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Published: May 07, 2010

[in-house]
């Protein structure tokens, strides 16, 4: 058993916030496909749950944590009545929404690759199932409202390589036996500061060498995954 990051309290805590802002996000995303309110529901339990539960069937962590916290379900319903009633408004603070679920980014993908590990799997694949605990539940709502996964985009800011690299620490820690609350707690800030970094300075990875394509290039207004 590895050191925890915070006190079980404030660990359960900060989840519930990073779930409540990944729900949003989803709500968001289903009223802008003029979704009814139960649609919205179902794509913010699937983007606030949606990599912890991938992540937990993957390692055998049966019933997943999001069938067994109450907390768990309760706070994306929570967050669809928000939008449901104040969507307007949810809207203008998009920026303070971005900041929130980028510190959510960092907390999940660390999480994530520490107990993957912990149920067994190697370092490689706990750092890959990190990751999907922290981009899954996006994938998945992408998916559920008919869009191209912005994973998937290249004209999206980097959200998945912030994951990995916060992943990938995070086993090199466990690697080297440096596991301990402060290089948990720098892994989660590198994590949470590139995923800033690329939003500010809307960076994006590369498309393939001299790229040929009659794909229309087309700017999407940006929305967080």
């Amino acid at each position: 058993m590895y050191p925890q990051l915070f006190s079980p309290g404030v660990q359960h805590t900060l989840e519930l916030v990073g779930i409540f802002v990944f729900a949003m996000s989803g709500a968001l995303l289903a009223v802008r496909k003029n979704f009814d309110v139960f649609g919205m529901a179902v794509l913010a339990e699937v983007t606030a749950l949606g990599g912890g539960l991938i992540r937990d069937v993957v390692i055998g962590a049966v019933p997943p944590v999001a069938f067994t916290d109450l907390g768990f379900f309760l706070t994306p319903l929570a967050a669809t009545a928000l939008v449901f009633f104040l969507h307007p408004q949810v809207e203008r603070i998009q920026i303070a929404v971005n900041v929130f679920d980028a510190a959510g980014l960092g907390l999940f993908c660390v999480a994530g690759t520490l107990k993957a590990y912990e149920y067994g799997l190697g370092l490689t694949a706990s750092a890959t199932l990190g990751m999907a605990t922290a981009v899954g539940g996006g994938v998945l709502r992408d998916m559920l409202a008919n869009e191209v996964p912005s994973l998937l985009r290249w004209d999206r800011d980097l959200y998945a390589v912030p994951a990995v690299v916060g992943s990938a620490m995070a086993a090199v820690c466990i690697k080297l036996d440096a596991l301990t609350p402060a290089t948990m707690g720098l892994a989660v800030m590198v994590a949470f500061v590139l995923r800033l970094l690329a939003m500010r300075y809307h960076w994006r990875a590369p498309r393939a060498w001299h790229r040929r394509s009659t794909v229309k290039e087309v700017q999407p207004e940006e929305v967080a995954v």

On May 7, 2010, the Michigan Supreme Court agreed with Starr Commonwealth that it cannot be held liable for an unforeseen murder that was committed by an escapee of its facility, eleven days following the escape. Starr Commonwealth, a juvenile detention facility located near Albion, Mi, was represented by G. Gus Morris of McGRAW MORRIS P.C. in Troy, Michigan. In reinstating the trial court’s dismissal of Starr Commonwealth, the Supreme Court agreed with Mr. Morris and Gilmer’s consistent argument throughout this case, that MCL 803.306a, which requires that a facility like Starr Commonwealth “immediately notify” law enforcement of an escape, “does not create an actionable [tort] duty in favor of the general public.” The Supreme Court also agreed with Messrs. Morris and Gilmer as well as the trial court in finding that, based on the facts of the case, Plaintiff cannot establish that a murder that occurred eleven days following an escape, at a location over 100 miles away from the facility, was proximately caused by the alleged delay in reporting the escape. According to Mr. Morris, “the Supreme Court’s decision today makes clear what I have argued all along: that the immediate notification requirement contained in MCL 803.306a does not create a duty to the general public; rather, the reporting requirement was created to, as the Supreme Court stated, ‘provide for public wards.'” “The Supreme Court also agreed with our position and the position of the trial court that even if there was a duty to the general public owed, and that Starr Commonwealth somehow violated that duty, Plaintiff cannot establish that any delay in contacting law enforcement – which have consistently argued did not occur – cannot be said to be the cause of a murder of a complete stranger eleven days later.” For further information, please contact either Mr. Morris at (248) 502-4000 or via email at


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